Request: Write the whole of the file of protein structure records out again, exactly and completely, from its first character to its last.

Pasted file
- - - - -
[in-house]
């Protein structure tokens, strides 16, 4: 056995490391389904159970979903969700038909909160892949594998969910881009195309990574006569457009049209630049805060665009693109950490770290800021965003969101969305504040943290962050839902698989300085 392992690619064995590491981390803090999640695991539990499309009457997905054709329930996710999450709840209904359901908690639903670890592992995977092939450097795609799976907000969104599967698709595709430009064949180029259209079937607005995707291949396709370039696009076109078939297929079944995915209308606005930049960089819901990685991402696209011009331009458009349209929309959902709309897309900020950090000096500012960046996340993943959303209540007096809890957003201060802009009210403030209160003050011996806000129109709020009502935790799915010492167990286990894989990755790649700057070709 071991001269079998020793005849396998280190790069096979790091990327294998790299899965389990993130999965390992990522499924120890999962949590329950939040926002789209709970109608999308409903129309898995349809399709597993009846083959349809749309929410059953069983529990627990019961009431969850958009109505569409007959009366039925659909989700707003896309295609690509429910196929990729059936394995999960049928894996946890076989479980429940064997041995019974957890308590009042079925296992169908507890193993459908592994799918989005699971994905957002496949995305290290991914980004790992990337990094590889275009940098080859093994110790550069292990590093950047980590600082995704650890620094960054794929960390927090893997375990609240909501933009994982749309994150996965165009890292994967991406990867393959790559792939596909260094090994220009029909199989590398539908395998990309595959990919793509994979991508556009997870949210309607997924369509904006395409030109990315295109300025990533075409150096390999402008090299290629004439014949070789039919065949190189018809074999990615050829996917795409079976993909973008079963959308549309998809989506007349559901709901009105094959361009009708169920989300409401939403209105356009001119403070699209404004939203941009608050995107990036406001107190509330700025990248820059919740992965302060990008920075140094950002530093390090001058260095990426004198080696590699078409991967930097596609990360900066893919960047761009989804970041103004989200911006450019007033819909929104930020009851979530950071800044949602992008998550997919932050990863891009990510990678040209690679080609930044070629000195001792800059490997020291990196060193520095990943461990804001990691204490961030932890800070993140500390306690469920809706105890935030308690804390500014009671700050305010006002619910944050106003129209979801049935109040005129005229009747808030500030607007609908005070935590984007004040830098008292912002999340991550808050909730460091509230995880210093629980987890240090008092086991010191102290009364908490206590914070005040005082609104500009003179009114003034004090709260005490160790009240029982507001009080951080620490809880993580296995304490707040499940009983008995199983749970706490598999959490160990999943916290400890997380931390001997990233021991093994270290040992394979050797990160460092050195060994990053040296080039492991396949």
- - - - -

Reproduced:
[in-house]
């Protein structure tokens, strides 16, 4: 056995490391389904159970979903969700038909909160892949594998969910881009195309990574006569457009049209630049805060665009693109950490770290800021965003969101969305504040943290962050839902698989300085 392992690619064995590491981390803090999640695991539990499309009457997905054709329930996710999450709840209904359901908690639903670890592992995977092939450097795609799976907000969104599967698709595709430009064949180029259209079937607005995707291949396709370039696009076109078939297929079944995915209308606005930049960089819901990685991402696209011009331009458009349209929309959902709309897309900020950090000096500012960046996340993943959303209540007096809890957003201060802009009210403030209160003050011996806000129109709020009502935790799915010492167990286990894989990755790649700057070709 071991001269079998020793005849396998280190790069096979790091990327294998790299899965389990993130999965390992990522499924120890999962949590329950939040926002789209709970109608999308409903129309898995349809399709597993009846083959349809749309929410059953069983529990627990019961009431969850958009109505569409007959009366039925659909989700707003896309295609690509429910196929990729059936394995999960049928894996946890076989479980429940064997041995019974957890308590009042079925296992169908507890193993459908592994799918989005699971994905957002496949995305290290991914980004790992990337990094590889275009940098080859093994110790550069292990590093950047980590600082995704650890620094960054794929960390927090893997375990609240909501933009994982749309994150996965165009890292994967991406990867393959790559792939596909260094090994220009029909199989590398539908395998990309595959990919793509994979991508556009997870949210309607997924369509904006395409030109990315295109300025990533075409150096390999402008090299290629004439014949070789039919065949190189018809074999990615050829996917795409079976993909973008079963959308549309998809989506007349559901709901009105094959361009009708169920989300409401939403209105356009001119403070699209404004939203941009608050995107990036406001107190509330700025990248820059919740992965302060990008920075140094950002530093390090001058260095990426004198080696590699078409991967930097596609990360900066893919960047761009989804970041103004989200911006450019007033819909929104930020009851979530950071800044949602992008998550997919932050990863891009990510990678040209690679080609930044070629000195001792800059490997020291990196060193520095990943461990804001990691204490961030932890800070993140500390306690469920809706105890935030308690804390500014009671700050305010006002619910944050106003129209979801049935109040005129005229009747808030500030607007609908005070935590984007004040830098008292912002999340991550808050909730460091509230995880210093629980987890240090008092086991010191102290009364908490206590914070005040005082609104500009003179009114003034004090709260005490160790009240029982507001009080951080620490809880993580296995304490707040499940009983008995199983749970706490598999959490160990999943916290400890997380931390001997990233021991093994270290040992394979050797990160460092050195060994990053040296080039492991396949």